Good afternoon, and welcome to Globe Climate, a newsletter about climate change, environment and resources in Canada.
Also, welcome to the first official days of summer.
If the pandemic has gotten in the way of your plans, as provinces are easing restrictions, you might be able to do more soon depending where you live. The environment minister said that Canadians who have campground reservations in some national parks will be allowed to pitch their tents and pull in their trailers starting this week.
When going outdoors, keep in mind that beyond the concerns of how sunscreen may negatively impact our bodies is its influence on fragile ecosystems. There’s also evidence that the chemical ingredients enter waterways and marine life. Here’s a list of sunscreen to consider using.
Another consideration when making your summer plans is to look at how hotels are adapting to coronavirus safety guidelines, and checking to see if they are still being sustainable at the same time.
Now, let’s catch you up on the news.
Noteworthy reporting this week:
- The International Energy Agency, in partnership with the International Monetary Fund, says that governments should use their pandemic economic recovery plans to usher in a new era of declining greenhouse gas emissions. Their joint report is meant to be a guide for governments to integrate clean energy policies into upcoming decisions, writes Emma Graney.
- In the first large-scale survey of its kind in the region, researchers found that Canada’s Arctic waters are widely contaminated by microplastics. Samples were taken from more than 30 locations across the eastern Arctic and Hudson Bay. Microplastics were detected nearly everywhere they looked, Ivan Semeniuk spoke to researchers to tell the story.
- “BP might be greenwashing itself again by pledging to embrace a net-zero future, to the point that it is writing off huge chunks of value in its hydrocarbon business,” writes Eric Reguly in a column calling on the oil company’s career BP insider to make changes soon. “If he doesn’t, BP will remain part of the climate problem, not the solution,” he wrote.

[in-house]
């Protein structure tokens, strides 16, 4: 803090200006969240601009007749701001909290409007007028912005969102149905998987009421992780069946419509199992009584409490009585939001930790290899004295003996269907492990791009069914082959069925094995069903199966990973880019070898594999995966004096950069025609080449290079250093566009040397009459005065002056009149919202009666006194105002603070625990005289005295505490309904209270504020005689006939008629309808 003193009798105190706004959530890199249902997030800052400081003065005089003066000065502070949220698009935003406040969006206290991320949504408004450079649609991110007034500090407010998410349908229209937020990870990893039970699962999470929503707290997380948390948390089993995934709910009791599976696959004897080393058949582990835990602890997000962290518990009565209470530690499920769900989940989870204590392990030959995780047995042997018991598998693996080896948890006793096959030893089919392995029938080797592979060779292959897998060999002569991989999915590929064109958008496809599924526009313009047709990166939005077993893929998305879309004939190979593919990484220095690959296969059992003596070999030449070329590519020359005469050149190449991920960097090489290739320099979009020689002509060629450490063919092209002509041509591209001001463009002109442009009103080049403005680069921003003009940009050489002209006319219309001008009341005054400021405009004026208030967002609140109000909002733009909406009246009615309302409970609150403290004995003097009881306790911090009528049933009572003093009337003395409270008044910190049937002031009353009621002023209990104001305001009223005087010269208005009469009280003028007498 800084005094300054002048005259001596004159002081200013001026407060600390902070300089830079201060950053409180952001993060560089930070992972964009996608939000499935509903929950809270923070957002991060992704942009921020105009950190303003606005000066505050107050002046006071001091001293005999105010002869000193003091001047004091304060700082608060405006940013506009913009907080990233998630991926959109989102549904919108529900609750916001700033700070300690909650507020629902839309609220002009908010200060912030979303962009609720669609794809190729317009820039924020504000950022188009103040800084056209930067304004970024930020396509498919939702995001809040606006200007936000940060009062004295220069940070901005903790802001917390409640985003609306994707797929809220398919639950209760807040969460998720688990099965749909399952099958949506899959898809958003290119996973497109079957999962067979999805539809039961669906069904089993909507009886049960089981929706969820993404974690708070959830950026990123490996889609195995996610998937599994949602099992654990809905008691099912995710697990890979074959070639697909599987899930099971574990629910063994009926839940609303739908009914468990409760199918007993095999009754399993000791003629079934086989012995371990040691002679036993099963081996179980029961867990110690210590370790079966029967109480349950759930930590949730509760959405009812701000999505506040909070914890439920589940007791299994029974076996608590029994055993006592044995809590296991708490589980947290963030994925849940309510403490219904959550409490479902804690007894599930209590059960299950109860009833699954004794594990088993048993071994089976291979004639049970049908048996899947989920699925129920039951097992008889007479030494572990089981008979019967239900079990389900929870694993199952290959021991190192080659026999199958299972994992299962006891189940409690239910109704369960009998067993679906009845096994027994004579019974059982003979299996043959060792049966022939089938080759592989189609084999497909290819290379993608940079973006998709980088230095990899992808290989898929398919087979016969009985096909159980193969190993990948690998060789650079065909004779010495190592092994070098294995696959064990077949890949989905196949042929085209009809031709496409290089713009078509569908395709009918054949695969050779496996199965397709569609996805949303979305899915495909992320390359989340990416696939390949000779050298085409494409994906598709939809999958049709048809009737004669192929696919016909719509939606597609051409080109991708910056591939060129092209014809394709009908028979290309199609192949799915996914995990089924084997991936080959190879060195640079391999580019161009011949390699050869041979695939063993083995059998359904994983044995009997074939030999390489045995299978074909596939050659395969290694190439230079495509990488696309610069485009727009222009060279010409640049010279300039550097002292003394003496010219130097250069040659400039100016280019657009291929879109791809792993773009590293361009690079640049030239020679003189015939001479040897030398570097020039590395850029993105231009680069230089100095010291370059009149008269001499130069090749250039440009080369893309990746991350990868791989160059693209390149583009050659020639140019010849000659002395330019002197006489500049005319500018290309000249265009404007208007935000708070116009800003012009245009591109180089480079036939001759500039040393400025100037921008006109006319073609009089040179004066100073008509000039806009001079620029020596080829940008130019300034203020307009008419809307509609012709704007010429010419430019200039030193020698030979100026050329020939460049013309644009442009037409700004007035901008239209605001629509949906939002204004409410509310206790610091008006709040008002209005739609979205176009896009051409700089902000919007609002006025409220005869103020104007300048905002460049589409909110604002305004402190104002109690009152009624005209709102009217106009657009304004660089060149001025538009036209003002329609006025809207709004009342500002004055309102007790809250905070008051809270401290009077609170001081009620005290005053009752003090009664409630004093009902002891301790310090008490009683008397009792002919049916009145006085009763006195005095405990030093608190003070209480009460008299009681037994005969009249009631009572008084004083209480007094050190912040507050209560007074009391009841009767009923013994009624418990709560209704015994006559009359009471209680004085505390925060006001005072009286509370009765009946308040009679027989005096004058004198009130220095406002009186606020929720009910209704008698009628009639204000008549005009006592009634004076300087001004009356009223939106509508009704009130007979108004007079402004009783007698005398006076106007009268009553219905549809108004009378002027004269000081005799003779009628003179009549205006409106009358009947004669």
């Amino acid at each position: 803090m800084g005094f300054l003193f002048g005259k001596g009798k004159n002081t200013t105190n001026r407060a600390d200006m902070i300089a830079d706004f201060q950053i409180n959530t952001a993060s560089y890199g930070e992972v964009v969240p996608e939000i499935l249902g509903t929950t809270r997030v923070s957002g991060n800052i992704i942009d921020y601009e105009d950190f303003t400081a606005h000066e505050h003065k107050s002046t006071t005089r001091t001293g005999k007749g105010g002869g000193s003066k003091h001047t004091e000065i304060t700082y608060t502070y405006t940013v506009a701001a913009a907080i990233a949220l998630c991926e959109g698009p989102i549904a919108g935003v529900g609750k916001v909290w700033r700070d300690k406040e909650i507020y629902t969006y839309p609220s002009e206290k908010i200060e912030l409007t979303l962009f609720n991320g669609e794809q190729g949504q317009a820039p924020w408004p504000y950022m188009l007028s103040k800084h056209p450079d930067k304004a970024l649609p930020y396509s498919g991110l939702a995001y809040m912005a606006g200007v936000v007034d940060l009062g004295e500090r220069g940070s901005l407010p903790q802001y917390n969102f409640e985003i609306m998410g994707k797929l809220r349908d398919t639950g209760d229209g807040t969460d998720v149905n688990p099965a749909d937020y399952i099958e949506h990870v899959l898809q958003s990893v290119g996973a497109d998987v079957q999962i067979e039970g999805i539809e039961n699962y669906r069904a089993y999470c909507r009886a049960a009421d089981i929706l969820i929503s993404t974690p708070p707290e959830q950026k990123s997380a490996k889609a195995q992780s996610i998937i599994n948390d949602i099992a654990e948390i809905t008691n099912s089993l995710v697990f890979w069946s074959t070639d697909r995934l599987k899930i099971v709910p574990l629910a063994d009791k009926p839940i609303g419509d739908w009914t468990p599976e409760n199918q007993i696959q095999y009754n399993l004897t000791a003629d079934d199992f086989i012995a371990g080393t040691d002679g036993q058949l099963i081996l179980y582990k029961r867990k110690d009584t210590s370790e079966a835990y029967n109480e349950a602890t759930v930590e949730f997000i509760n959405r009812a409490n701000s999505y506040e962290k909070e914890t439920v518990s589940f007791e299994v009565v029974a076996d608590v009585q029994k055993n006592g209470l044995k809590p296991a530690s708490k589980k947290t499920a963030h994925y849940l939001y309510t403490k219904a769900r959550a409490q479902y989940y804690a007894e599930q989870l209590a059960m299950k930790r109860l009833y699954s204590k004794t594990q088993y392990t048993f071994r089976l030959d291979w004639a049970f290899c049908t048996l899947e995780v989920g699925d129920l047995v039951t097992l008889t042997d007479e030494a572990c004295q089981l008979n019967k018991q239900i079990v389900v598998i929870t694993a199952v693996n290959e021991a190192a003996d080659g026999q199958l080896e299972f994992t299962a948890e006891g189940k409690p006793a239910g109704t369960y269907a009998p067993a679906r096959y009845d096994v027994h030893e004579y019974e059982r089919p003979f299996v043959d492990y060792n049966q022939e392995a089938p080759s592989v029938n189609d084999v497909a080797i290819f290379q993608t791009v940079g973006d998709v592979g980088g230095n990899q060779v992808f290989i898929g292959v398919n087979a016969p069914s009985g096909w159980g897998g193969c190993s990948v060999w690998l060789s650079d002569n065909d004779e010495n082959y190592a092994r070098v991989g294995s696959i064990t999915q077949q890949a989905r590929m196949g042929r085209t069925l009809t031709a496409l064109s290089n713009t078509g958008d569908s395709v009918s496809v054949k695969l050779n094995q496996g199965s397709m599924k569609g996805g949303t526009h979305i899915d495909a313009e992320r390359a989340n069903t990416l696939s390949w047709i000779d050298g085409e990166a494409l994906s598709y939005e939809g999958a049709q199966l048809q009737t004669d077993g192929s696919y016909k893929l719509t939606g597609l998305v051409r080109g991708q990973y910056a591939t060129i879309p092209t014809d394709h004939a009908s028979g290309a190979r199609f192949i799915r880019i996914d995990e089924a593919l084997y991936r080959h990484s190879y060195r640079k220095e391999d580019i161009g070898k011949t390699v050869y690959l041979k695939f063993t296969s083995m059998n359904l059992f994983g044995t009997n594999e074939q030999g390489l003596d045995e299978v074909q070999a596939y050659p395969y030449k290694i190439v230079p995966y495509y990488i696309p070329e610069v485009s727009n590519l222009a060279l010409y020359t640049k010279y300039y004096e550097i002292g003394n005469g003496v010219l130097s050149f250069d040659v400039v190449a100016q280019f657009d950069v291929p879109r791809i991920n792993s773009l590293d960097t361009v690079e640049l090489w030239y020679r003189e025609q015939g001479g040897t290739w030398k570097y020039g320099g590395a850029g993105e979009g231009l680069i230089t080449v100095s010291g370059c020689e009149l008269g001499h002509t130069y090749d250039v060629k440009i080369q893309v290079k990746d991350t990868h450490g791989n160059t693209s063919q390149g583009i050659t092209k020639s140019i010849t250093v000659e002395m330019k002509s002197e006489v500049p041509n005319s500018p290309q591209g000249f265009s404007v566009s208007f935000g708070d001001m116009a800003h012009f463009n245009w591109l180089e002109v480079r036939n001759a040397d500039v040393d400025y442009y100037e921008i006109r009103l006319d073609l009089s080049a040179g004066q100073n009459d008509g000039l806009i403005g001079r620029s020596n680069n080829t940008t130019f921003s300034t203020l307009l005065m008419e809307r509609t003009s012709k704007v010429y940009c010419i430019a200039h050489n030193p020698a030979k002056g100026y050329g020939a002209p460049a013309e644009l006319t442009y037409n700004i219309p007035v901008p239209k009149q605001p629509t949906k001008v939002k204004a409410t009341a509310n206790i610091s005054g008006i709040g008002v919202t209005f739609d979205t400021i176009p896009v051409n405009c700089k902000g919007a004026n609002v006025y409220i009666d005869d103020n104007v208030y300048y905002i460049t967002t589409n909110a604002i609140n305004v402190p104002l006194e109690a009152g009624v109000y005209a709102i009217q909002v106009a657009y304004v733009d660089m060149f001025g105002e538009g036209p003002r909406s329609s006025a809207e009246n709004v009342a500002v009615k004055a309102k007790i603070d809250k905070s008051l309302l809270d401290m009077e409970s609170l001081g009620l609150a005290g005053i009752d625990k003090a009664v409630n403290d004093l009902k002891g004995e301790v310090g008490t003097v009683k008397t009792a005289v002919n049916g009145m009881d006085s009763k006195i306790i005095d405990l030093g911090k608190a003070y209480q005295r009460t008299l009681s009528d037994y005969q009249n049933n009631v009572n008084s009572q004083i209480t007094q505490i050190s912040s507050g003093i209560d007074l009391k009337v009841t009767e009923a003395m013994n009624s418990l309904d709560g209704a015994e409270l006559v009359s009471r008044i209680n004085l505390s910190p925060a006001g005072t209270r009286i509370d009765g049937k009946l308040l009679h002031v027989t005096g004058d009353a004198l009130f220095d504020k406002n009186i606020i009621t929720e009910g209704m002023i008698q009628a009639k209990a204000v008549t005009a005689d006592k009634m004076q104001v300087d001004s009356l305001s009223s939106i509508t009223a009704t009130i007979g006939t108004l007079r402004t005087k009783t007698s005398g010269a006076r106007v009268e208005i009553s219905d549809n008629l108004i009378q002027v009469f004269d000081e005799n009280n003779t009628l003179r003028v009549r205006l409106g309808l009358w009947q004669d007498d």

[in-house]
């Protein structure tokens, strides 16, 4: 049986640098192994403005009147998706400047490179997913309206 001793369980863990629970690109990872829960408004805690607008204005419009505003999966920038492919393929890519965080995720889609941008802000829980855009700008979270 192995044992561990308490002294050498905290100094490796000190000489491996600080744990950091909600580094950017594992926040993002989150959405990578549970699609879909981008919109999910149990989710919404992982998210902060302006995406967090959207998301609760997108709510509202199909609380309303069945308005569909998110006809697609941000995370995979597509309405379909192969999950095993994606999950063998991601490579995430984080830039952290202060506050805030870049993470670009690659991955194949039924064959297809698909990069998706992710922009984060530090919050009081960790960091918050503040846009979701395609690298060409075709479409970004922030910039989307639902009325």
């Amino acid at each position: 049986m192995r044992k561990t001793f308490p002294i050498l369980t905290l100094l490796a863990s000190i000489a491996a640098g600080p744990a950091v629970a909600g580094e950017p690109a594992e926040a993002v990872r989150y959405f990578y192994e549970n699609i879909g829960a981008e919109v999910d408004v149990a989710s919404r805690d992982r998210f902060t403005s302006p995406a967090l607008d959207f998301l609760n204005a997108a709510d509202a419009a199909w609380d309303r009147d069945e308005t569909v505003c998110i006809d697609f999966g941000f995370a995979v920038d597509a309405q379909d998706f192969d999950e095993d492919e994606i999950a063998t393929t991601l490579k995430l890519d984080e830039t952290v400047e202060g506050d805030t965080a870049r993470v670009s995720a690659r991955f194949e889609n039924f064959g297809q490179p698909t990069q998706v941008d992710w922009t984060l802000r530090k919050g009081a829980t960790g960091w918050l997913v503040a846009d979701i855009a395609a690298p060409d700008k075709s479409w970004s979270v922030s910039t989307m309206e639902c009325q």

A deeper dive
Carbon capture and storage: The dreams and setbacks in climate action
Brent Jang is a reporter in The Globe and Mail’s Vancouver bureau and a member of The Globe’s environment team. For this week’s deeper dive, he talks about the challenges ahead for carbon capture and storage (CCS).
The buzz over carbon capture and storage has diminished in Western Canada in recent years, but hope springs eternal for CCS even as challenges linger over the costly technology.
The Canadian Oil Sands Innovation Alliance, which has eight member companies, is among the advocates for CCS. So far, only four large-scale CCS projects have been built in Canada, with two in Alberta and two in Saskatchewan.
There are 19 large-scale CCS facilities worldwide, four under construction and 28 in the development phase, according to the Global CCS Institute.
A wide range of companies are researching CCS with the aim of commercial applications, including Svante Inc. and Carbon Engineering Ltd., both based in British Columbia.
Greenpeace believes the emphasis should be on renewable energy instead of CCS projects, criticizing ventures that not only sequester carbon dioxide but also use the CO2 to coax oil out of the ground in aging reservoirs – perpetuating the use of fossil fuels.
Academics and industry experts say they want to go beyond “either-or thinking” about the prospects for growth in carbon-removal projects, and remain hopeful that sequestering CO2 might play a meaningful role during the transition to a low-carbon economy.
What else you missed
- Climate change tied to pregnancy risks, affecting Black mothers most: The research adds to a growing body of evidence that minorities bear a disproportionate share of the danger from pollution and global warming.
- No-stopping zone on Trans-Canada Highway to protect bears: Parks Canada has put in the 10-kilometre zone to protect several bears – including a rare white grizzly – that are feeding along the highway.
- Calgary to move ahead with light-rail transport: The much-debated Green Line light-rail project will go ahead after previous opponents say they got financial safeguards.